Aristotelian Philosophy Essay Research Paper Aristotle argues

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Aristotelian Philosophy Essay, Research Paper Aristotle argues that happiness, function and morality are closely connected and that virtue is dependent upon all of them. To fully comprehend Aristotle?s theory, we must first examine each of these qualities and then determine how they are related to one another. The deliberation process will show that all of these qualities can be strongly connected, but not exclusively. Happiness, function, morality and virtue can exist independent of one another. The first deliberation is to define happiness. Happiness is the highest of all practical goods identified with ? living well of doing well?(100). According to Aristotle, Every art and every inquiry, and similarly every action and pursuit, is thought to aim at some good; and for this

reason the good has rightly been declared to be that at which all things aim. But a certain difference is found among ends (99). An example of this reflection would be the final product created by an architect. This individual completed building a structure from start to finish and has reached the end of the project. The architect is pleased by the results of what she created. The architect achieved the desired outcome and is therefore happy. A difference between the actual end and the desired outcome is what makes happiness different for each individual. All ends do not lead to happiness. For example, finishing a painting makes the artist happy but not the autoworker whose preferred end is making vehicles. The fact that not all human beings share the same ends proves that

happiness is found at different ends. Aristotle illustrates happiness as being the ?chief good?. In the following quote he explains that rational human beings take happiness for itself and never for any other reasons: Since there are evidently more than one end, and we choose some of these?for the sake of something else, clearly not all ends are final ends; but the chief good is evidently something final. (103). By this definition, happiness must be only the final end, which is the ?chief good? (103). This means that happiness is the pursuit of all that which is desired, and the desire is to reach the final end. If the end is final it becomes the ?chief good? (103). In Aristotle?s own words he says, ?Happiness, then, is something final and self-sufficient, and is the end of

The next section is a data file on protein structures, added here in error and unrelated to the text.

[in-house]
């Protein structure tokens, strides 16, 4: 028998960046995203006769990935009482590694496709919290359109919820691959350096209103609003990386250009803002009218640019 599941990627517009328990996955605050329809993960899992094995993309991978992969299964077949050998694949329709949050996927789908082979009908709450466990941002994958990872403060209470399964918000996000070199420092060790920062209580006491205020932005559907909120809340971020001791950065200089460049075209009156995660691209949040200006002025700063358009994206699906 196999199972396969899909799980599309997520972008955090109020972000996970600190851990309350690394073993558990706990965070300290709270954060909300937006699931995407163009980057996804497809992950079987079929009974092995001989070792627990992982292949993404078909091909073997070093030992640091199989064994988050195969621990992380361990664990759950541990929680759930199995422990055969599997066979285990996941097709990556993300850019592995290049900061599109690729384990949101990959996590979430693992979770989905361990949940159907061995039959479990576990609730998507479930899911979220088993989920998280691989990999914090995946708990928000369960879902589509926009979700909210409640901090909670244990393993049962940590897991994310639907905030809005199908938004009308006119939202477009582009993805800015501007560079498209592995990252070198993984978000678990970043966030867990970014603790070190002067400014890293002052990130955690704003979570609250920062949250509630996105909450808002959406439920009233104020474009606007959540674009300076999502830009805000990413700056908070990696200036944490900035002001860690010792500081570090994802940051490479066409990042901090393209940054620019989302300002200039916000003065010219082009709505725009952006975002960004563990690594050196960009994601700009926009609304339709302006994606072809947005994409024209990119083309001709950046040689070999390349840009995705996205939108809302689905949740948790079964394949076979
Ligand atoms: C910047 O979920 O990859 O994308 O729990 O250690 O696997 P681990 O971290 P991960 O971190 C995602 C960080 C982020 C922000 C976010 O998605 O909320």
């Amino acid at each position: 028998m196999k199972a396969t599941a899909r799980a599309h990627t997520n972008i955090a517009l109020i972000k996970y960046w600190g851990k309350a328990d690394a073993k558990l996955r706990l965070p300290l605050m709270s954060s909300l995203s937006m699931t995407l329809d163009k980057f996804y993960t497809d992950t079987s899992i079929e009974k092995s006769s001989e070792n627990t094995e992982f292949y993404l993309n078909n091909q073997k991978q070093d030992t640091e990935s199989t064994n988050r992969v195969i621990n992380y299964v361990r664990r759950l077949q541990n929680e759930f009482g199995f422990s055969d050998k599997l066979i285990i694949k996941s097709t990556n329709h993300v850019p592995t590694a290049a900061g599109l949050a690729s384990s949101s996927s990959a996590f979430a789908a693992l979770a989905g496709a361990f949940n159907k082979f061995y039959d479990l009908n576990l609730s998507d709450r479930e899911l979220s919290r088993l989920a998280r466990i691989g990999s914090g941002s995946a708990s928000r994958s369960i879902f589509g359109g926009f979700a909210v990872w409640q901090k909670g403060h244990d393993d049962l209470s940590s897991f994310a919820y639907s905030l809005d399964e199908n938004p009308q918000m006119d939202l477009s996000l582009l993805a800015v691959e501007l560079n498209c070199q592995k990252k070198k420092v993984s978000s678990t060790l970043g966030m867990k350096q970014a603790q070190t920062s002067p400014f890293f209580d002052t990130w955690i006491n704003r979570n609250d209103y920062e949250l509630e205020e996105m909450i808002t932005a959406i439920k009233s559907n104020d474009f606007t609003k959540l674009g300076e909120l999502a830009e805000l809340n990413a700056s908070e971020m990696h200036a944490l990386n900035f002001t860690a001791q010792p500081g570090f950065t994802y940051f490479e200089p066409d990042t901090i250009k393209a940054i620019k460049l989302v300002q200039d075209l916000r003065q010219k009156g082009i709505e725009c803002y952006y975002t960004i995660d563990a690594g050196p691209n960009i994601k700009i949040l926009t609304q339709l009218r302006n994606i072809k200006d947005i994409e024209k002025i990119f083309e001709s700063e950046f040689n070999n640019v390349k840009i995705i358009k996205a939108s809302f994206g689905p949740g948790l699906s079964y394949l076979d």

action?(103). To say that happiness is the only chief good is not completely true. If happiness is the only chief good than what is our function as human beings? Aristotle associates functioning well with happiness and happiness is the final result. He says that the function of human being is, ??an activity of soul which follows or implies a rational principle??(103). Human beings must have the ability to exercise their capacity to reason in order to function well. Reasoning is the key factor in making decisions. Human beings use reasoning to decide what choices to make in life. The outcome of the choices humans make is what creates desire. As a result, desires are what determine the ?chief good? (103). If the chief good is happiness, than the function of human beings and

reasoning must also be happiness. One will stay on the path towards happiness if reasoning is used as a function of life. Having virtue is an essential part of the equation that sustains happiness and the ability to function well. Rather than taking detours down paths of deficiency and excessiveness, one may use reasoning to become a virtuous person. By staying committed to the path toward happiness, one is considered virtuous. Aristotle claims that the, ?virtue of man also will be the state of character which makes a man good and which makes him do his own work well?(111). If the above statement is true than only virtuous human beings are happy and if they are happy than they must also be functioning well. Aristotle then divides virtue into two separate areas: intellectual